Tax deferred exchanges have actually been around for many years. Throughout our nation's history, farmers have traded land for land, tractor for tractor, livestock for livestock, etc. There was no tax consequence on these types of transactions until 1918, when the first federal income tax was imposed.

The process for conducting 1031 exchanges today is actually the result of a 1979 court case involving a man named Starker. Starker won his case (for the most part) against the government, establishing the case law that has provided the foundation for modern-day exchanges. That is why many refer to a 1031 as a "Starker Exchange".

Although the Starker Decision validated the tax payer's right to conduct tax deferred exchanges, 1031's did not really gain widespread popularity until the "Final Treasury Regulations" were issued in 1991. Since that time, 1031's have become increasingly popular. So popular in fact, that 1031s are fast becoming the rule rather than the exception in real estate transactions!

Most buyers and sellers today can benefit from 1031 exchanges. To follow is our personal "1031 Top 10 List", the ten most important things to know about 1031 exchanges:

1. A 1031 exchange does not allow you to sell real property "tax free". There are tax ramifications on most sales, although the 1031 process does allow you to sell "tax deferred".

2. The sale of your "relinquished property" does not have to occur at the same time that you purchase a "replacement property". It can, but this would actually be a "simultaneous exchange" which has become somewhat less popular since the Starker Case.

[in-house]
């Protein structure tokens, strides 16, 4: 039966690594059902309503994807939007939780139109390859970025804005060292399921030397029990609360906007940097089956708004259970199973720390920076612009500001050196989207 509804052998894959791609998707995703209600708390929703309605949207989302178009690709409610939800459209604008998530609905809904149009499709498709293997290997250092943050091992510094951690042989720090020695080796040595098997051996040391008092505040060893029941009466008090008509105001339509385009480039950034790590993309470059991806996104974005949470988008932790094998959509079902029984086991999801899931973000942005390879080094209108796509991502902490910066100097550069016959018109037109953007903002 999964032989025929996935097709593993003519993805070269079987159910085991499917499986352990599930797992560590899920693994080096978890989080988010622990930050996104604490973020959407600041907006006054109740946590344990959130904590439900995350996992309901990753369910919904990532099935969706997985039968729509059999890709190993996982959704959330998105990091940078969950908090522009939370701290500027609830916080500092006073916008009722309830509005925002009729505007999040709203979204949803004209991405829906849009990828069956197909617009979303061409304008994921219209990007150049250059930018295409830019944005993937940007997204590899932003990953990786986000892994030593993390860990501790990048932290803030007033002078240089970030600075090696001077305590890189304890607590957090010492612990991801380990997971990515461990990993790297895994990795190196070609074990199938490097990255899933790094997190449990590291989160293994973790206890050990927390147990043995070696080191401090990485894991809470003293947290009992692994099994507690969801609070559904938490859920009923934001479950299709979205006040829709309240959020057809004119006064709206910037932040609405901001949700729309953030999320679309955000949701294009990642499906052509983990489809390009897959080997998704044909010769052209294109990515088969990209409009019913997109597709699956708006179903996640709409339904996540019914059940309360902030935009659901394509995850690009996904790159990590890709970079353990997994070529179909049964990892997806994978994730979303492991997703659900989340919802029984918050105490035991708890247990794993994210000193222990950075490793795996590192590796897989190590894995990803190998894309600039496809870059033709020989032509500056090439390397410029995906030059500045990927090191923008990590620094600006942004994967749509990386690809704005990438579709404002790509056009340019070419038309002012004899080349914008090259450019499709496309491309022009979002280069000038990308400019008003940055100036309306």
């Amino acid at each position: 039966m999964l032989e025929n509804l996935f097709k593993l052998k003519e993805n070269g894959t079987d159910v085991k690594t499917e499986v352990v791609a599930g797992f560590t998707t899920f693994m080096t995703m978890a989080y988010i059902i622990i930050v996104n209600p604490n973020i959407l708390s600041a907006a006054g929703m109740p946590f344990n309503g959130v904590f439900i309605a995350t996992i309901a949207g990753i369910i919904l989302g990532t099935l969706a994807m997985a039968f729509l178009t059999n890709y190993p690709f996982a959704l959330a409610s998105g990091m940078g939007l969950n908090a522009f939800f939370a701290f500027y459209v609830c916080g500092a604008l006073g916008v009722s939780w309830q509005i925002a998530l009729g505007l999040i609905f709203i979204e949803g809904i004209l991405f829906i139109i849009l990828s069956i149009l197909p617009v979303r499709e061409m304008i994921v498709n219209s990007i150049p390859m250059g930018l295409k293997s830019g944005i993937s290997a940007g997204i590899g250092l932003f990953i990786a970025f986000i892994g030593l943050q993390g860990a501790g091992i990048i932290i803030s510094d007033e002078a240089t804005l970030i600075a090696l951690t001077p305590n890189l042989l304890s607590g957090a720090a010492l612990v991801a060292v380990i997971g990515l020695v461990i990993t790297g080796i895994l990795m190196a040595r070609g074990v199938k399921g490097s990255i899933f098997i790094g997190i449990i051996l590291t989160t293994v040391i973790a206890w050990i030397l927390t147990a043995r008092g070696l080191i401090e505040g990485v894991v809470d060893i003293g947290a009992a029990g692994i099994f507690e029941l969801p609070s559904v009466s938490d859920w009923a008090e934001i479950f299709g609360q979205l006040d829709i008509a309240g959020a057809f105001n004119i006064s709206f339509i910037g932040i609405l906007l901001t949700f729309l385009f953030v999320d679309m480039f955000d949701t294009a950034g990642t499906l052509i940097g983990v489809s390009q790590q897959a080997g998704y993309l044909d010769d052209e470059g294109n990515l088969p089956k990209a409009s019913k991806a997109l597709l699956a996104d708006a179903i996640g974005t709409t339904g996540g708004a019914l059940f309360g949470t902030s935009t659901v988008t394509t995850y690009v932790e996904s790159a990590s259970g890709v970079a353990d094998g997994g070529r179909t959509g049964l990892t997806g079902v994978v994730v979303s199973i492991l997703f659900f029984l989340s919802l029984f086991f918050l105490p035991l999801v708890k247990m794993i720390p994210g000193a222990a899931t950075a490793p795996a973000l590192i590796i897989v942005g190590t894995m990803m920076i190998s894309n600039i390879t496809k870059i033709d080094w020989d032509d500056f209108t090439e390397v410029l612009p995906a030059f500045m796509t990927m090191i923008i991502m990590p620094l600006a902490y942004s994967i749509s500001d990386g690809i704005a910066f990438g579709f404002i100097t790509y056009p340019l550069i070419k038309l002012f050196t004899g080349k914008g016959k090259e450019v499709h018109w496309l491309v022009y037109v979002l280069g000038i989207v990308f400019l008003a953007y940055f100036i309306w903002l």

3. Within 45 days of the sale of your relinquished property, you must positively identify up to 3 potential replacement properties. Or, you may identify an unlimited number of potential replacements, so long as the aggregate fair market value does not exceed 200% of the value of all relinquished properties.

4. You must acquire (close on) the replacement property by the end of the 180th day from the transfer date of your relinquished property. That is why we often recommend against pre-construction product for replacement properties.

5. Actual or constructive receipt of proceeds (if you touch the money) from the sale of your relinquished property, prior to acquisition of your replacement property, will disqualify the exchange.

6. The use of a qualified intermediary is required. The intermediary holds the money, accepts the property on your behalf, then transfers the acquired property to you. Many local attorneys and title companies offer this service. Someone who has represented you (attorney, REALTORŪ, employee, etc.) within the past 2 years prior to the transaction may not act as your intermediary.

7. If your relinquished property is a condo, you don't necessarily have to acquire another condo to qualify the exchange. Just about any properties held for investment are considered "like kind".

8. The ability to sell a property (paying no capital gains tax), investing the proceeds into a new property, all the while deducting the expenses of maintaining the property on your tax return is a FANTASTIC way to build wealth!

9. Exchanges involving family members have special restrictions. You may have to hold a property for at least two years after acquisition.

10. Feel free to contact Dean for additional information. Consult your CPA, attorney, or tax consultant to see how 1031 exchanges may benefit your particular situation!